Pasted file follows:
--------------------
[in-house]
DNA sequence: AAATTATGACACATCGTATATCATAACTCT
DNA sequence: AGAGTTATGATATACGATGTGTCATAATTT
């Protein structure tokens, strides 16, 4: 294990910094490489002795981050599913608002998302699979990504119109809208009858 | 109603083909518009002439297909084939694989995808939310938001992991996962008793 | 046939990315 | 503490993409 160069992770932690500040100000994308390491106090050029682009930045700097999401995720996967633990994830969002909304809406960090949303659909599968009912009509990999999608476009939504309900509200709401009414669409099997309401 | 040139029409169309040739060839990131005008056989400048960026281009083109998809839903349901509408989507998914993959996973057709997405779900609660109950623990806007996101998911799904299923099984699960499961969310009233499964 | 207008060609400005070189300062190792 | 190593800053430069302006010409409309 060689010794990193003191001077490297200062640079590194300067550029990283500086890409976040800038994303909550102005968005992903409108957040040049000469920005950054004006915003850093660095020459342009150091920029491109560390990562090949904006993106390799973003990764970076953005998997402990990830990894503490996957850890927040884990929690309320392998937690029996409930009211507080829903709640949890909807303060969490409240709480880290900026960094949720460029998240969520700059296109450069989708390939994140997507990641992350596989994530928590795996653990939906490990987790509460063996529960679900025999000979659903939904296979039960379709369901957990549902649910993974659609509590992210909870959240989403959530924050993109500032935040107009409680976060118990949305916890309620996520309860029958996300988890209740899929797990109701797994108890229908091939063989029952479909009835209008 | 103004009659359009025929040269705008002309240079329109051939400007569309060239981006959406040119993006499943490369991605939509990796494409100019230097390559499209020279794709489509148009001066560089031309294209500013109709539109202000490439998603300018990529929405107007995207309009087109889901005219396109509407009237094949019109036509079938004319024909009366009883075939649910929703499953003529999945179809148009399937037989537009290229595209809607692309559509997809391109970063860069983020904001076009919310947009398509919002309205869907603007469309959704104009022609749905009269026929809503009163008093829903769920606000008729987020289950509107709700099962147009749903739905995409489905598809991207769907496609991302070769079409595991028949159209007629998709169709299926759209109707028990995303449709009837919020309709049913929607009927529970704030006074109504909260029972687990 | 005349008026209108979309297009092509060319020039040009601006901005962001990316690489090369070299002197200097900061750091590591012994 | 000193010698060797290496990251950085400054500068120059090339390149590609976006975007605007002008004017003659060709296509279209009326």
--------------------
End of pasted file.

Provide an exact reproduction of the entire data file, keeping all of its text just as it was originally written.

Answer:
[in-house]
DNA sequence: AAATTATGACACATCGTATATCATAACTCT
DNA sequence: AGAGTTATGATATACGATGTGTCATAATTT
């Protein structure tokens, strides 16, 4: 294990910094490489002795981050599913608002998302699979990504119109809208009858 | 109603083909518009002439297909084939694989995808939310938001992991996962008793 | 046939990315 | 503490993409 160069992770932690500040100000994308390491106090050029682009930045700097999401995720996967633990994830969002909304809406960090949303659909599968009912009509990999999608476009939504309900509200709401009414669409099997309401 | 040139029409169309040739060839990131005008056989400048960026281009083109998809839903349901509408989507998914993959996973057709997405779900609660109950623990806007996101998911799904299923099984699960499961969310009233499964 | 207008060609400005070189300062190792 | 190593800053430069302006010409409309 060689010794990193003191001077490297200062640079590194300067550029990283500086890409976040800038994303909550102005968005992903409108957040040049000469920005950054004006915003850093660095020459342009150091920029491109560390990562090949904006993106390799973003990764970076953005998997402990990830990894503490996957850890927040884990929690309320392998937690029996409930009211507080829903709640949890909807303060969490409240709480880290900026960094949720460029998240969520700059296109450069989708390939994140997507990641992350596989994530928590795996653990939906490990987790509460063996529960679900025999000979659903939904296979039960379709369901957990549902649910993974659609509590992210909870959240989403959530924050993109500032935040107009409680976060118990949305916890309620996520309860029958996300988890209740899929797990109701797994108890229908091939063989029952479909009835209008 | 103004009659359009025929040269705008002309240079329109051939400007569309060239981006959406040119993006499943490369991605939509990796494409100019230097390559499209020279794709489509148009001066560089031309294209500013109709539109202000490439998603300018990529929405107007995207309009087109889901005219396109509407009237094949019109036509079938004319024909009366009883075939649910929703499953003529999945179809148009399937037989537009290229595209809607692309559509997809391109970063860069983020904001076009919310947009398509919002309205869907603007469309959704104009022609749905009269026929809503009163008093829903769920606000008729987020289950509107709700099962147009749903739905995409489905598809991207769907496609991302070769079409595991028949159209007629998709169709299926759209109707028990995303449709009837919020309709049913929607009927529970704030006074109504909260029972687990 | 005349008026209108979309297009092509060319020039040009601006901005962001990316690489090369070299002197200097900061750091590591012994 | 000193010698060797290496990251950085400054500068120059090339390149590609976006975007605007002008004017003659060709296509279209009326």